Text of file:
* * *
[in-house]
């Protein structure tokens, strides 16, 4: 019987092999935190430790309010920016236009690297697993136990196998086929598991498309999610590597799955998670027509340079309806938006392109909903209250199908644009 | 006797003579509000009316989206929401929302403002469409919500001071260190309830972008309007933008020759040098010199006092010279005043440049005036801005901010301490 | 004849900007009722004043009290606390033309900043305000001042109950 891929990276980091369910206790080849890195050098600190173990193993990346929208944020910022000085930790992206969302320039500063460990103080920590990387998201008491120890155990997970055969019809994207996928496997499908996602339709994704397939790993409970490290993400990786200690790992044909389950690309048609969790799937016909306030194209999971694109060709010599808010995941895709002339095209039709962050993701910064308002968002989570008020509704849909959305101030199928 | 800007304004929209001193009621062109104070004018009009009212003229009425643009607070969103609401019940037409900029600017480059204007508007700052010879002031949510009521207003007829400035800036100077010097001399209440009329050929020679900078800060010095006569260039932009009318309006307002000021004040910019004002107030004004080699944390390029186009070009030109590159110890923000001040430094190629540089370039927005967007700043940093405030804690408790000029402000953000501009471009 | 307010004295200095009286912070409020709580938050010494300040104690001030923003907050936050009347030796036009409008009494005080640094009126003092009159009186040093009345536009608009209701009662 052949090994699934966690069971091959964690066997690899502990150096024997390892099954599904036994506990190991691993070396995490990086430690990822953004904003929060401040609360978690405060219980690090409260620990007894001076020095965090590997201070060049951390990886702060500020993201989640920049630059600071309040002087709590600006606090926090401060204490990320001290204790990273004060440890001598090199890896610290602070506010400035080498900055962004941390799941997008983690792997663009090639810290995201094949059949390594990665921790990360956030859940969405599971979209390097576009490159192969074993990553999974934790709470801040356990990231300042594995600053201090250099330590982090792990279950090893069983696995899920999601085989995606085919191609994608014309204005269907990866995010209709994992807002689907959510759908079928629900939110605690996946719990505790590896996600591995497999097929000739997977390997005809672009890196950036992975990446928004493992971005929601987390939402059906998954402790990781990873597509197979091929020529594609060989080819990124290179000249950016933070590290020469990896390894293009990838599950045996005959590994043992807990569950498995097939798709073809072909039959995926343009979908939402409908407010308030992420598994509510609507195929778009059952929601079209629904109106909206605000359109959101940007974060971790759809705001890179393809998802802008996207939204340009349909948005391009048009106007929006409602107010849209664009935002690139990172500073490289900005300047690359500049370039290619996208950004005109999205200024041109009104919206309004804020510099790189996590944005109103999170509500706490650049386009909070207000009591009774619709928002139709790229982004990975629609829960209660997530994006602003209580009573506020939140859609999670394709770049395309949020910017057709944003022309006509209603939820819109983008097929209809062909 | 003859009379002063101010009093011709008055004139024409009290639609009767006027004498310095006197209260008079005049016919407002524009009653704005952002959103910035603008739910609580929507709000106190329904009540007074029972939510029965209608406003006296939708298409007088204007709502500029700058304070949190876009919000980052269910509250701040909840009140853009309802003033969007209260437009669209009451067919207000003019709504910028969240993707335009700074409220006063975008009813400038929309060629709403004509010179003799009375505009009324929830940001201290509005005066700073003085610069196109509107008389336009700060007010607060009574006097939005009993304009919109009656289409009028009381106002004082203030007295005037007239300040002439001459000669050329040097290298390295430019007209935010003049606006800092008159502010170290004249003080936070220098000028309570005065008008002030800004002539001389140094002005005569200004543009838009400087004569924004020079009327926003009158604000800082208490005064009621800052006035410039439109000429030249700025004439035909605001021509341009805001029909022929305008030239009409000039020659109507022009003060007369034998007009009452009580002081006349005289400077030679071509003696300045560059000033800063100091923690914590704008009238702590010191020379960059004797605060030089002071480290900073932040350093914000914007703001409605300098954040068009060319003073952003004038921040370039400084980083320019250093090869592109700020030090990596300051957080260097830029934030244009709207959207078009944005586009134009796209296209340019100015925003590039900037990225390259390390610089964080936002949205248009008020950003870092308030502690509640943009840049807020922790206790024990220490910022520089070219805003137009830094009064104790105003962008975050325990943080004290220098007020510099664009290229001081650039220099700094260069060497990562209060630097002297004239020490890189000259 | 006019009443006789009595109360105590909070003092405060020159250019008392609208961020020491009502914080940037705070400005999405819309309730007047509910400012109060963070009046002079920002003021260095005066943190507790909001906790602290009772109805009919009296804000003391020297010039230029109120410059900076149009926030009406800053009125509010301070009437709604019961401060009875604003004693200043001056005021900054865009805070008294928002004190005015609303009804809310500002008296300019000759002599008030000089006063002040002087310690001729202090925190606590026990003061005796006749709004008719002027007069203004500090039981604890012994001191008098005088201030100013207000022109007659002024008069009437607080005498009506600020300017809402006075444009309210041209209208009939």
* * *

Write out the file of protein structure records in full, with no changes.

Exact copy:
[in-house]
């Protein structure tokens, strides 16, 4: 019987092999935190430790309010920016236009690297697993136990196998086929598991498309999610590597799955998670027509340079309806938006392109909903209250199908644009 | 006797003579509000009316989206929401929302403002469409919500001071260190309830972008309007933008020759040098010199006092010279005043440049005036801005901010301490 | 004849900007009722004043009290606390033309900043305000001042109950 891929990276980091369910206790080849890195050098600190173990193993990346929208944020910022000085930790992206969302320039500063460990103080920590990387998201008491120890155990997970055969019809994207996928496997499908996602339709994704397939790993409970490290993400990786200690790992044909389950690309048609969790799937016909306030194209999971694109060709010599808010995941895709002339095209039709962050993701910064308002968002989570008020509704849909959305101030199928 | 800007304004929209001193009621062109104070004018009009009212003229009425643009607070969103609401019940037409900029600017480059204007508007700052010879002031949510009521207003007829400035800036100077010097001399209440009329050929020679900078800060010095006569260039932009009318309006307002000021004040910019004002107030004004080699944390390029186009070009030109590159110890923000001040430094190629540089370039927005967007700043940093405030804690408790000029402000953000501009471009 | 307010004295200095009286912070409020709580938050010494300040104690001030923003907050936050009347030796036009409008009494005080640094009126003092009159009186040093009345536009608009209701009662 052949090994699934966690069971091959964690066997690899502990150096024997390892099954599904036994506990190991691993070396995490990086430690990822953004904003929060401040609360978690405060219980690090409260620990007894001076020095965090590997201070060049951390990886702060500020993201989640920049630059600071309040002087709590600006606090926090401060204490990320001290204790990273004060440890001598090199890896610290602070506010400035080498900055962004941390799941997008983690792997663009090639810290995201094949059949390594990665921790990360956030859940969405599971979209390097576009490159192969074993990553999974934790709470801040356990990231300042594995600053201090250099330590982090792990279950090893069983696995899920999601085989995606085919191609994608014309204005269907990866995010209709994992807002689907959510759908079928629900939110605690996946719990505790590896996600591995497999097929000739997977390997005809672009890196950036992975990446928004493992971005929601987390939402059906998954402790990781990873597509197979091929020529594609060989080819990124290179000249950016933070590290020469990896390894293009990838599950045996005959590994043992807990569950498995097939798709073809072909039959995926343009979908939402409908407010308030992420598994509510609507195929778009059952929601079209629904109106909206605000359109959101940007974060971790759809705001890179393809998802802008996207939204340009349909948005391009048009106007929006409602107010849209664009935002690139990172500073490289900005300047690359500049370039290619996208950004005109999205200024041109009104919206309004804020510099790189996590944005109103999170509500706490650049386009909070207000009591009774619709928002139709790229982004990975629609829960209660997530994006602003209580009573506020939140859609999670394709770049395309949020910017057709944003022309006509209603939820819109983008097929209809062909 | 003859009379002063101010009093011709008055004139024409009290639609009767006027004498310095006197209260008079005049016919407002524009009653704005952002959103910035603008739910609580929507709000106190329904009540007074029972939510029965209608406003006296939708298409007088204007709502500029700058304070949190876009919000980052269910509250701040909840009140853009309802003033969007209260437009669209009451067919207000003019709504910028969240993707335009700074409220006063975008009813400038929309060629709403004509010179003799009375505009009324929830940001201290509005005066700073003085610069196109509107008389336009700060007010607060009574006097939005009993304009919109009656289409009028009381106002004082203030007295005037007239300040002439001459000669050329040097290298390295430019007209935010003049606006800092008159502010170290004249003080936070220098000028309570005065008008002030800004002539001389140094002005005569200004543009838009400087004569924004020079009327926003009158604000800082208490005064009621800052006035410039439109000429030249700025004439035909605001021509341009805001029909022929305008030239009409000039020659109507022009003060007369034998007009009452009580002081006349005289400077030679071509003696300045560059000033800063100091923690914590704008009238702590010191020379960059004797605060030089002071480290900073932040350093914000914007703001409605300098954040068009060319003073952003004038921040370039400084980083320019250093090869592109700020030090990596300051957080260097830029934030244009709207959207078009944005586009134009796209296209340019100015925003590039900037990225390259390390610089964080936002949205248009008020950003870092308030502690509640943009840049807020922790206790024990220490910022520089070219805003137009830094009064104790105003962008975050325990943080004290220098007020510099664009290229001081650039220099700094260069060497990562209060630097002297004239020490890189000259 | 006019009443006789009595109360105590909070003092405060020159250019008392609208961020020491009502914080940037705070400005999405819309309730007047509910400012109060963070009046002079920002003021260095005066943190507790909001906790602290009772109805009919009296804000003391020297010039230029109120410059900076149009926030009406800053009125509010301070009437709604019961401060009875604003004693200043001056005021900054865009805070008294928002004190005015609303009804809310500002008296300019000759002599008030000089006063002040002087310690001729202090925190606590026990003061005796006749709004008719002027007069203004500090039981604890012994001191008098005088201030100013207000022109007659002024008069009437607080005498009506600020300017809402006075444009309210041209209208009939």